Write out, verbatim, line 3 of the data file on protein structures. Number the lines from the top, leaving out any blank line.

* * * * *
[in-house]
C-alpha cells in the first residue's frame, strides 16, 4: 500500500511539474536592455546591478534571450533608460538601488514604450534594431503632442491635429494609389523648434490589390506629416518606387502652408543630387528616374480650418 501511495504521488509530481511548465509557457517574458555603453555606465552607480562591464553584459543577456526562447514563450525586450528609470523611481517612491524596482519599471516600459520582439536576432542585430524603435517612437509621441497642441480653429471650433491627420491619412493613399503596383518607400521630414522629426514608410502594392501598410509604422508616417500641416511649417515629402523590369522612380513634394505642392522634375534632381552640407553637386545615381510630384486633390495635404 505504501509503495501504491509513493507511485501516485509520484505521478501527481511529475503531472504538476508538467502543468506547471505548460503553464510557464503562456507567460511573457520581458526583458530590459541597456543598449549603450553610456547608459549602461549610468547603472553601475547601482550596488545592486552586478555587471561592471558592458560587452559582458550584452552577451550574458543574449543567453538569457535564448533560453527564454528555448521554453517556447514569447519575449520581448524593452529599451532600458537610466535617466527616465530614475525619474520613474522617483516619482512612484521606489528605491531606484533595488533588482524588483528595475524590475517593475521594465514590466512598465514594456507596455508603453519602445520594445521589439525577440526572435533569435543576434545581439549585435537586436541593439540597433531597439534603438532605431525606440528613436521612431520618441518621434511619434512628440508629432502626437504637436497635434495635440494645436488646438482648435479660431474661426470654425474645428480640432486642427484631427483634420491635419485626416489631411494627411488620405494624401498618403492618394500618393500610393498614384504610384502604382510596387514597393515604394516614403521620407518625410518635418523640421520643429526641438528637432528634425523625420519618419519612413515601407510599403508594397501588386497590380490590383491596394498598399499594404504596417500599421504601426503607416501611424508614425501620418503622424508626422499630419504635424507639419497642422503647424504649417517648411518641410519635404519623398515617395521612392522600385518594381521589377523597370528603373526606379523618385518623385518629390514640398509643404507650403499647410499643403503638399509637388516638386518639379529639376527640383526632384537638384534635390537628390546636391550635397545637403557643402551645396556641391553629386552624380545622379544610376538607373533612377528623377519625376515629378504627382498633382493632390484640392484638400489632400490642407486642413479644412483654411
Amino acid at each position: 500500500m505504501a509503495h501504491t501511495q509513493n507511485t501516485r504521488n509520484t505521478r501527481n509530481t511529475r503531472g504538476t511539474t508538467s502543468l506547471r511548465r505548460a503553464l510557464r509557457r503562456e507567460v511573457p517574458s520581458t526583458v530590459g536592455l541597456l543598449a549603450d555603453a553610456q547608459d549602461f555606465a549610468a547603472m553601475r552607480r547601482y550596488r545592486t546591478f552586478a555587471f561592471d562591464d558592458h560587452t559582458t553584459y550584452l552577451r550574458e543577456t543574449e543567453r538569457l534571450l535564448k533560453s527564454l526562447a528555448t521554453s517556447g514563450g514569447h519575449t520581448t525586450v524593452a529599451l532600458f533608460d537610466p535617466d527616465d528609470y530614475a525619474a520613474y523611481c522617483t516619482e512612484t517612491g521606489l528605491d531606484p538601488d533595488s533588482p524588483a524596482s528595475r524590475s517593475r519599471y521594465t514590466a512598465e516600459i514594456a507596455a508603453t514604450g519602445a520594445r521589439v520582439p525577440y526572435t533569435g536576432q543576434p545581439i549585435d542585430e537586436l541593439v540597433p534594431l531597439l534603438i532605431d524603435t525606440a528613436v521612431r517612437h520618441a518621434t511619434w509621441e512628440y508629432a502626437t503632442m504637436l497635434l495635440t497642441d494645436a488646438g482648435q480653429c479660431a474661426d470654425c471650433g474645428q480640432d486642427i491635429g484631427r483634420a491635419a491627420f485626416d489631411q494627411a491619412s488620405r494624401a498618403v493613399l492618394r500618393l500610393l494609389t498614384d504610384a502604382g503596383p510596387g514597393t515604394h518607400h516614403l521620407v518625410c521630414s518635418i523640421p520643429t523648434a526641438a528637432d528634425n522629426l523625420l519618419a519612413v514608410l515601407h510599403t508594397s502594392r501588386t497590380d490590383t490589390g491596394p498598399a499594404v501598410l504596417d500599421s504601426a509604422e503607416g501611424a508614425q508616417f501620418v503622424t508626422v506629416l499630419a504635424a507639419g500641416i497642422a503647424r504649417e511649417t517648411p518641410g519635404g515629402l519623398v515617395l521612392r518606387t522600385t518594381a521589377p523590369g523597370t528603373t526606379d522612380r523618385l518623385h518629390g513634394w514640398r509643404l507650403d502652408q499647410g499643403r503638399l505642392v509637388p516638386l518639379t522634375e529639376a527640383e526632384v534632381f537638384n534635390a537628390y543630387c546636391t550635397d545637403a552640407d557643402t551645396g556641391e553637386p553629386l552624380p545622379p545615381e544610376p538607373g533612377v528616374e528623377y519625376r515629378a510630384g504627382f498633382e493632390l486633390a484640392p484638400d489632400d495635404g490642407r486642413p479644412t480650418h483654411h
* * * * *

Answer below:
Amino acid at each position: 500500500m505504501a509503495h501504491t501511495q509513493n507511485t501516485r504521488n509520484t505521478r501527481n509530481t511529475r503531472g504538476t511539474t508538467s502543468l506547471r511548465r505548460a503553464l510557464r509557457r503562456e507567460v511573457p517574458s520581458t526583458v530590459g536592455l541597456l543598449a549603450d555603453a553610456q547608459d549602461f555606465a549610468a547603472m553601475r552607480r547601482y550596488r545592486t546591478f552586478a555587471f561592471d562591464d558592458h560587452t559582458t553584459y550584452l552577451r550574458e543577456t543574449e543567453r538569457l534571450l535564448k533560453s527564454l526562447a528555448t521554453s517556447g514563450g514569447h519575449t520581448t525586450v524593452a529599451l532600458f533608460d537610466p535617466d527616465d528609470y530614475a525619474a520613474y523611481c522617483t516619482e512612484t517612491g521606489l528605491d531606484p538601488d533595488s533588482p524588483a524596482s528595475r524590475s517593475r519599471y521594465t514590466a512598465e516600459i514594456a507596455a508603453t514604450g519602445a520594445r521589439v520582439p525577440y526572435t533569435g536576432q543576434p545581439i549585435d542585430e537586436l541593439v540597433p534594431l531597439l534603438i532605431d524603435t525606440a528613436v521612431r517612437h520618441a518621434t511619434w509621441e512628440y508629432a502626437t503632442m504637436l497635434l495635440t497642441d494645436a488646438g482648435q480653429c479660431a474661426d470654425c471650433g474645428q480640432d486642427i491635429g484631427r483634420a491635419a491627420f485626416d489631411q494627411a491619412s488620405r494624401a498618403v493613399l492618394r500618393l500610393l494609389t498614384d504610384a502604382g503596383p510596387g514597393t515604394h518607400h516614403l521620407v518625410c521630414s518635418i523640421p520643429t523648434a526641438a528637432d528634425n522629426l523625420l519618419a519612413v514608410l515601407h510599403t508594397s502594392r501588386t497590380d490590383t490589390g491596394p498598399a499594404v501598410l504596417d500599421s504601426a509604422e503607416g501611424a508614425q508616417f501620418v503622424t508626422v506629416l499630419a504635424a507639419g500641416i497642422a503647424r504649417e511649417t517648411p518641410g519635404g515629402l519623398v515617395l521612392r518606387t522600385t518594381a521589377p523590369g523597370t528603373t526606379d522612380r523618385l518623385h518629390g513634394w514640398r509643404l507650403d502652408q499647410g499643403r503638399l505642392v509637388p516638386l518639379t522634375e529639376a527640383e526632384v534632381f537638384n534635390a537628390y543630387c546636391t550635397d545637403a552640407d557643402t551645396g556641391e553637386p553629386l552624380p545622379p545615381e544610376p538607373g533612377v528616374e528623377y519625376r515629378a510630384g504627382f498633382e493632390l486633390a484640392p484638400d489632400d495635404g490642407r486642413p479644412t480650418h483654411h